The EgyptAir flight MS804 that went missing early Thursday morning just inside of Egyptian airspace while running a routine Paris to Cairo route with 66 passengers on board “swerved then plunged” into the Mediterranean.
Egypt’s minister of civil aviation Sherif Fathy said this morning to reporters: “If you analyze the situation properly the possibility of having a terror attack is higher than the possibility of having a technical [problem].”
Greek authorities had last tried to make contact with the plane ten miles before it left Greece’s airspace but received no response. As Egyptian and Greek authorities mounted a search for the plane, French president Francois Hollande said that the “terrorist hypothesis” was being investigated.
“At 3:37 a.m. local time, immediately after the aircraft entered Cairo airspace at 37,000 feet, the aircraft swerved 90 degrees left and then 360 degrees to the right and descended from 37,000 feet to 15,000 feet and then 10,000 feet, when we lost the signal,” Panos Kammenos told reporters in Athens.
French authorities confirmed that three air marshals were traveling on board the flight, the “usual practice” since Egypt increased flight security in the last year. A distress call from the area of the crash was also received two hours after losing contact with the plane, but authorities have not been able to confirm it was from MS804.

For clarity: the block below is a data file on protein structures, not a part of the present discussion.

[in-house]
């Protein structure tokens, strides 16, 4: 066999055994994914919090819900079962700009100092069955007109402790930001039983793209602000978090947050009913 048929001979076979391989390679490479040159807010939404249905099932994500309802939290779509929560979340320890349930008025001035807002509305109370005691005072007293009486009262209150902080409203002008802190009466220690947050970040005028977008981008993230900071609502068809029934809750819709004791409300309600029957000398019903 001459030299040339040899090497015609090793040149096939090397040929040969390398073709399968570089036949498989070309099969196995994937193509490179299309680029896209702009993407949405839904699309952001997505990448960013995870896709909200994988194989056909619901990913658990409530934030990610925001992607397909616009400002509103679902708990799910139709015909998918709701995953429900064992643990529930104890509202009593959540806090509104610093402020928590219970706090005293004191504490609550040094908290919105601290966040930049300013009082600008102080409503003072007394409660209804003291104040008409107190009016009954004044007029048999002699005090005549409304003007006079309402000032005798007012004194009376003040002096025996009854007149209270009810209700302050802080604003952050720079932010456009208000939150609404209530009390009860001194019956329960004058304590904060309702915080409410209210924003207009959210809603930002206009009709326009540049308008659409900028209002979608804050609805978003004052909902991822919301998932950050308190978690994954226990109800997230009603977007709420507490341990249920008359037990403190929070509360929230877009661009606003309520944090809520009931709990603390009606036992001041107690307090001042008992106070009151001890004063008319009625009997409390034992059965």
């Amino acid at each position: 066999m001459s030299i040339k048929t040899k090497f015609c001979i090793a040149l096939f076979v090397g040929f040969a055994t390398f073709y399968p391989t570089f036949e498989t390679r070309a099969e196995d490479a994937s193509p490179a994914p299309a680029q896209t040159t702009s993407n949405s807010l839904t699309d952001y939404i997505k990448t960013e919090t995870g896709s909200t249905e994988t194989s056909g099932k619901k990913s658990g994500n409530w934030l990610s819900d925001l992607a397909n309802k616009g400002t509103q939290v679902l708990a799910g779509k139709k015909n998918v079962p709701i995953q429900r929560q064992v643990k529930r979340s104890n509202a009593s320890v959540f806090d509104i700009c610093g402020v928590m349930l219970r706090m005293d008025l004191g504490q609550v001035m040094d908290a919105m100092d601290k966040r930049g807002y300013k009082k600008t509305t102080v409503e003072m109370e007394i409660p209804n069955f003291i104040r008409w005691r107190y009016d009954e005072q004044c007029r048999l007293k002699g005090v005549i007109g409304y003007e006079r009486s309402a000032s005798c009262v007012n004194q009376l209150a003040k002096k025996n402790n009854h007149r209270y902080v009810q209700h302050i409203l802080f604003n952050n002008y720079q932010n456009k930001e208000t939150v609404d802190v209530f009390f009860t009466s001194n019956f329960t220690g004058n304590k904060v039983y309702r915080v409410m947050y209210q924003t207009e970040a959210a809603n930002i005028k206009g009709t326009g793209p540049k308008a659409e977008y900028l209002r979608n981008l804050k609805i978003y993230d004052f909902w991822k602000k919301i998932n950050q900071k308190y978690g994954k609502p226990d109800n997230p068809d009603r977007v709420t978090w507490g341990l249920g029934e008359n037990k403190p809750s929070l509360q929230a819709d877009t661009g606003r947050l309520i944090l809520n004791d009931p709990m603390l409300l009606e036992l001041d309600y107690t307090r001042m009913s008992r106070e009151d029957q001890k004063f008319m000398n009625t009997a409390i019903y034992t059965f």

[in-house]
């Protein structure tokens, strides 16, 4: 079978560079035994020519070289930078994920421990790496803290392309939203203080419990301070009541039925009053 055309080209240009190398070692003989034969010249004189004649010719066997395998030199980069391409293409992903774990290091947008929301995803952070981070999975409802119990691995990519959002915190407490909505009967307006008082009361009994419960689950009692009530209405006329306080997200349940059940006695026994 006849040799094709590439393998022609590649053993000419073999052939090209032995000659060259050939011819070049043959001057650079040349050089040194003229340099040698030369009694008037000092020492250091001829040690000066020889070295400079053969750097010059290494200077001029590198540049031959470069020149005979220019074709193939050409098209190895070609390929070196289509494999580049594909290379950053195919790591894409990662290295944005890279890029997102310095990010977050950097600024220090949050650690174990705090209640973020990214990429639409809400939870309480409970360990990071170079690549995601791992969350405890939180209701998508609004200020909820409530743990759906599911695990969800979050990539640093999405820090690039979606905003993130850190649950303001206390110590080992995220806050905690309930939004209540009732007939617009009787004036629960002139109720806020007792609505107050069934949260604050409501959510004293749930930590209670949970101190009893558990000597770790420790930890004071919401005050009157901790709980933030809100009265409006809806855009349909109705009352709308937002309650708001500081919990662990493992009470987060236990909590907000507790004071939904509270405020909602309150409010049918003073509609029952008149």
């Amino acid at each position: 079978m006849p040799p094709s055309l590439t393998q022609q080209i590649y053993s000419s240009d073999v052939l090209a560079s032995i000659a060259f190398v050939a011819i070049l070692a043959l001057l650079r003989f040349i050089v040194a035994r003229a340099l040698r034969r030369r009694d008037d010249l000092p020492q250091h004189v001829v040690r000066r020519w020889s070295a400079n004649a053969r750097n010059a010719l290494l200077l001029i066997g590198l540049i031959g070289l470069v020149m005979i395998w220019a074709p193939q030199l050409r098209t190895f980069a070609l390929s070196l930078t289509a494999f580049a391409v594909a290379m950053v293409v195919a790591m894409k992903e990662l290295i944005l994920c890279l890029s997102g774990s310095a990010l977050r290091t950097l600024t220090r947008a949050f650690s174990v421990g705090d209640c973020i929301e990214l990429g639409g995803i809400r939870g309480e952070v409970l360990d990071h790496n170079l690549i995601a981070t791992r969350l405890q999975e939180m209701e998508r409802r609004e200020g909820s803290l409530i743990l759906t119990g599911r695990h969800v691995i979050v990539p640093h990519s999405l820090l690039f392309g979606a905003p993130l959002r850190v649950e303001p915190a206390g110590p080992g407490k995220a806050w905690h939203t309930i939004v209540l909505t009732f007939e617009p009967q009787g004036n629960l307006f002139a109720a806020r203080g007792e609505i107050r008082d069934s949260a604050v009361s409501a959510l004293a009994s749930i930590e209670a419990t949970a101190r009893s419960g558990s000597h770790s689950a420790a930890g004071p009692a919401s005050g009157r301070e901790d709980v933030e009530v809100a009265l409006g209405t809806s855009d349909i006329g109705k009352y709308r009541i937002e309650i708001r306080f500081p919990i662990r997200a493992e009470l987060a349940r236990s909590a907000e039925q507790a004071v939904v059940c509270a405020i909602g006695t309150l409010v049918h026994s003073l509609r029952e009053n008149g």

The swerving descent and close to 30 minutes of communications silence has led several analysts to predict that terrorism was the cause of the crash. Alexander Bortnikov, the head of Russia’s Federal Security Service, said terrorism was “most likely” behind the plane’s disappearance, though he did not elaborate on why he believes so. Donald Trump, the presumptive Republican nominee for president, also tweeted that it “looks like yet another terrorist attack.”
CNN’s aviation analyst Richard Quest did suggest that mechanical failure remained a possibility that shouldn’t be ruled out.
“Either they were overwhelmed by a mechanical issue or something terror related was going on in that cockpit. There’s a 30-minute gap [in communication] and I think that is crucial,” Quest said on the air.
Through Twitter, EgyptAir is urging media outlets and readers not to draw any conclusions about the cause of the crash until an investigation can be completed. The airline has also released the nationalities of the 56 passengers members: 30 Egyptian, 15 French, 2 Iraqi, 1 Algerian, 1 British, 1 Belgian, 1 Canadian, 1 Chadian, 1 Kuwaiti, 1 Portuguese, 1 Saudi, and 1 Sudanese.